GO
WAITFOR DELAY '00:00:01'
GO
SELECT TOP 1 * FROM dbo.TABLE1 ORDER BY NEWID()
GO
WAITFOR DELAY '00:00:01'
GO
SELECT TOP 1 * FROM dbo.TABLE1 ORDER BY NEWID()
GO
WAITFOR DELAY '00:00:01'
GO
SELECT TOP 1 * FROM dbo.TABLE1 ORDER BY NEWID()
GO
WAITFOR DELAY '00:00:01'
GO
SELECT TOP 1 * FROM dbo.TABLE1 ORDER BY NEWID()
GO
WAITFOR DELAY '00:00:01'
GO
SELECT GETDATE(),'End select'
GO

Running the SQL Server Trace

I'm sure most of us are familiar with running a SQL trace using Profiler, but for those of us that aren't this tip outlines the basics.

There are however, a few things specific to setting up a trace that need to be done if the trace file is going to be used for replay at a later time. This link outlines these requirements which mainly entail having specific event classes and data columns selected in your trace configuration. Luckily SQL Profiler comes with a trace template that includes these settings called "TSQL_Replay". I usually use this template as the base for my profiler settings and add any other events/columns I think are necessary.

For this example, after starting up SQL Profiler you can configure the trace as shown in the two screenshots below. In the first screenshot you can see that I've updated the "Trace Name" and selected the "TSQL_Replay" template. I've also configured the trace to be saved to a file (although this could be done after you stop the trace). In the second screenshot you can see that I've added the CPU, Duration, Reads and Writes columns to the "RPC:Completed" and "SQL:BatchCompleted" events.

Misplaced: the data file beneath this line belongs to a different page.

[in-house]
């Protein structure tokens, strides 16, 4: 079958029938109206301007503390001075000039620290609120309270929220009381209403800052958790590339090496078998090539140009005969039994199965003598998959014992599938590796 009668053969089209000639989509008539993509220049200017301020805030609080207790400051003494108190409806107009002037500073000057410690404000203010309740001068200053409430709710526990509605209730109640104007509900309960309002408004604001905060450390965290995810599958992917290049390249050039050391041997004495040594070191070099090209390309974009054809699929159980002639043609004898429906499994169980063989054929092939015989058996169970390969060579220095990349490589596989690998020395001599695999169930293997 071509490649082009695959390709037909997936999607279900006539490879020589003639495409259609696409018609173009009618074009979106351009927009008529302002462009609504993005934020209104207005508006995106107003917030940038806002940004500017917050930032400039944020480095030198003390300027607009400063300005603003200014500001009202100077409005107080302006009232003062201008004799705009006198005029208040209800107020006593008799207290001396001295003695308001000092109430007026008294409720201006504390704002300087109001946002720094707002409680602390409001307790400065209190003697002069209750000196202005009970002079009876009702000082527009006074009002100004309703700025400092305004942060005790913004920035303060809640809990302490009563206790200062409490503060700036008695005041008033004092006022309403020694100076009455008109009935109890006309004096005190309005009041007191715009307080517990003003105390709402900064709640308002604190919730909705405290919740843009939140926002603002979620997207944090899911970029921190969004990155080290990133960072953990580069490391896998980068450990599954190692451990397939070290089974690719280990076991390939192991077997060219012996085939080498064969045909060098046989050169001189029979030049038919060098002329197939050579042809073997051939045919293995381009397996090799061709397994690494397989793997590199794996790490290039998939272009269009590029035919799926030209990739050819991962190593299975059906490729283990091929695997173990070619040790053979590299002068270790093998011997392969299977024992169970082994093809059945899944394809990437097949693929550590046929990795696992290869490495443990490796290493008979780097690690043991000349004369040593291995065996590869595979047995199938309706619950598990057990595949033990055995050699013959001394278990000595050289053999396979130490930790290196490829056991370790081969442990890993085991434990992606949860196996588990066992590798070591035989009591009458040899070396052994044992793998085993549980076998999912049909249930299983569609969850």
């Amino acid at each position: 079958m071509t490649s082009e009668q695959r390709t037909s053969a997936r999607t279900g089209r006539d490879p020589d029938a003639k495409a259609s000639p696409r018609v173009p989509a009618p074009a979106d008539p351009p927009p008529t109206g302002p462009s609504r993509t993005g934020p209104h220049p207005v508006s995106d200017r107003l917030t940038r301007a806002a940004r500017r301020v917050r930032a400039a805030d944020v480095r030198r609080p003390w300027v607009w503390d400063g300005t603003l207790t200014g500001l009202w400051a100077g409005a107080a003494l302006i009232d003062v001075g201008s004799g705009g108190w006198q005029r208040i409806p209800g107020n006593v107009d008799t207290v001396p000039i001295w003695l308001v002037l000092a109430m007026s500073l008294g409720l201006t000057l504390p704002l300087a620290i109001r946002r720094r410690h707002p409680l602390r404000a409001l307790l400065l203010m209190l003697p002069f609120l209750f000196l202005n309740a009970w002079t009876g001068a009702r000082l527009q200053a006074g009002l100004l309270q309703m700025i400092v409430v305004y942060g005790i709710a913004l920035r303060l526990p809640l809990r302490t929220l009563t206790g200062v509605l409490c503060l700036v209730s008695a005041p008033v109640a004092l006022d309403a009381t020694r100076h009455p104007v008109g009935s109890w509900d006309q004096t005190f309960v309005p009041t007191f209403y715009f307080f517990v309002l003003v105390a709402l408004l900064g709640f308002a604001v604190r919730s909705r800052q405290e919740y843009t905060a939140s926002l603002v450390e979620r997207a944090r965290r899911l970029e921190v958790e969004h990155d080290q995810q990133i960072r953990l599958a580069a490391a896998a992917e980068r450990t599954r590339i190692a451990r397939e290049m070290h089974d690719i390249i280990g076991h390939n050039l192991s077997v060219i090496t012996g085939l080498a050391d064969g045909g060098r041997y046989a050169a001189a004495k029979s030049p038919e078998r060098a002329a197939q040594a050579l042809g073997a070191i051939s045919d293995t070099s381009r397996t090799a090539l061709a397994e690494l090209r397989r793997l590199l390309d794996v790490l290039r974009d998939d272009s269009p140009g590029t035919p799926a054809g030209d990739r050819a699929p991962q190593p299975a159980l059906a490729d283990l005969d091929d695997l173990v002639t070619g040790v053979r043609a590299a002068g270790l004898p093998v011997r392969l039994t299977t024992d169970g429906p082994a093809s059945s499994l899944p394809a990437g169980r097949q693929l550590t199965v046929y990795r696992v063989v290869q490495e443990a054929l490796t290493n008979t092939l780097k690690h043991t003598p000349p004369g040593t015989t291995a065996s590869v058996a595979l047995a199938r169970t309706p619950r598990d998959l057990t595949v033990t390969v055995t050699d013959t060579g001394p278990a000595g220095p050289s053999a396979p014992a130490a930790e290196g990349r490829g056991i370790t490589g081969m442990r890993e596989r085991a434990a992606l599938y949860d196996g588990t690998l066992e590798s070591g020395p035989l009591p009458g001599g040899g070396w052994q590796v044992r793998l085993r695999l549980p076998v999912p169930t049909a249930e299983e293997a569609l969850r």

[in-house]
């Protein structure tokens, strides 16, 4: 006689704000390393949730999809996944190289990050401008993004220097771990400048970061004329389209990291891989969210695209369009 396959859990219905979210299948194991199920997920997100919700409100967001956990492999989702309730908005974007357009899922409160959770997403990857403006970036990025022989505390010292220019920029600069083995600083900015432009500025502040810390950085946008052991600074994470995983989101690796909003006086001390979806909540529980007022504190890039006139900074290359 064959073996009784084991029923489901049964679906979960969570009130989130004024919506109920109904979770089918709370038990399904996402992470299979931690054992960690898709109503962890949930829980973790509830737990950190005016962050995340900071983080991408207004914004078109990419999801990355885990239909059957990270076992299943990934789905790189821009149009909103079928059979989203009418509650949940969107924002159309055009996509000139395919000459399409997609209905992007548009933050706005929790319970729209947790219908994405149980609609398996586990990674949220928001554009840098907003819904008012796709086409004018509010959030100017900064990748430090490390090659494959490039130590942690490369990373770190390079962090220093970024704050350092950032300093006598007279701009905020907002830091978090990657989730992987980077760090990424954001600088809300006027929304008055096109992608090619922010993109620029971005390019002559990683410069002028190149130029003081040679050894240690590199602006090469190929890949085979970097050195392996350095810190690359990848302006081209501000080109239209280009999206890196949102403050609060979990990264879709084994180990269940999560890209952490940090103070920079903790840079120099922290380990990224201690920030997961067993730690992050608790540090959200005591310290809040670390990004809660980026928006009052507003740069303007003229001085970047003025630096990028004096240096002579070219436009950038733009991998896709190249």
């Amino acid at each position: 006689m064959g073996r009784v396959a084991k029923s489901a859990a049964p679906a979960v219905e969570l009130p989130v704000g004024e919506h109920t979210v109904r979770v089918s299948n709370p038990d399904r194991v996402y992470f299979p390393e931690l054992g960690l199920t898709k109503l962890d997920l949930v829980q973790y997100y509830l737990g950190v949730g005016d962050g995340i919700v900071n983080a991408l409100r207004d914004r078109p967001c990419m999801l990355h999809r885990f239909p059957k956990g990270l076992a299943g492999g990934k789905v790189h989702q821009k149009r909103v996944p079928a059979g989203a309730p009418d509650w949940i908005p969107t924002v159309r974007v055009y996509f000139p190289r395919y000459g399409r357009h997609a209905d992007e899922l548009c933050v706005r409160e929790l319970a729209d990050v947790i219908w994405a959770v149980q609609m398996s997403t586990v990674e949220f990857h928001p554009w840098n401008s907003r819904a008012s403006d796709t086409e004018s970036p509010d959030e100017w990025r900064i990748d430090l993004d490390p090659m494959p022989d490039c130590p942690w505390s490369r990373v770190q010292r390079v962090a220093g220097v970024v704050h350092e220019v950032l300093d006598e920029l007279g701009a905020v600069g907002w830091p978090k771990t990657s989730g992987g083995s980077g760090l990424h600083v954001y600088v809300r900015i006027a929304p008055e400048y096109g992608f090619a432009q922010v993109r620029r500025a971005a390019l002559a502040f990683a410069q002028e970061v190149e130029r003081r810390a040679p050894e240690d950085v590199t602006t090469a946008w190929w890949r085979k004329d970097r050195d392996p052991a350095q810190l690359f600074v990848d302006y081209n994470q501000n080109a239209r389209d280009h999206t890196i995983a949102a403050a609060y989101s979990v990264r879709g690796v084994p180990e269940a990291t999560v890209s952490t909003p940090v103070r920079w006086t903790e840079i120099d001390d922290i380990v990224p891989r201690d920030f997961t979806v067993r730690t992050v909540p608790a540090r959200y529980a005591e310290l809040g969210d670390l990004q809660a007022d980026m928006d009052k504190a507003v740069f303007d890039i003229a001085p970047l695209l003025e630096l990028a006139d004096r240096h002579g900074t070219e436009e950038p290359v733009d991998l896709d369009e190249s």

Trace Properties - General

Trace Properties - Events Selection

Now that we've configured the trace we can click the "Run" button to start it. Once running open up the test script from the table setup section in a new query window in SQL Server Management Studio and run it. After it's completed go back to SQL Profiler and stop the trace. You should now have a completed trace file in the location you specified when setting up the trace (if you did not configure this save the trace from the current window to somewhere on your filesystem) so we can close this window.

Replaying the SQL Server Trace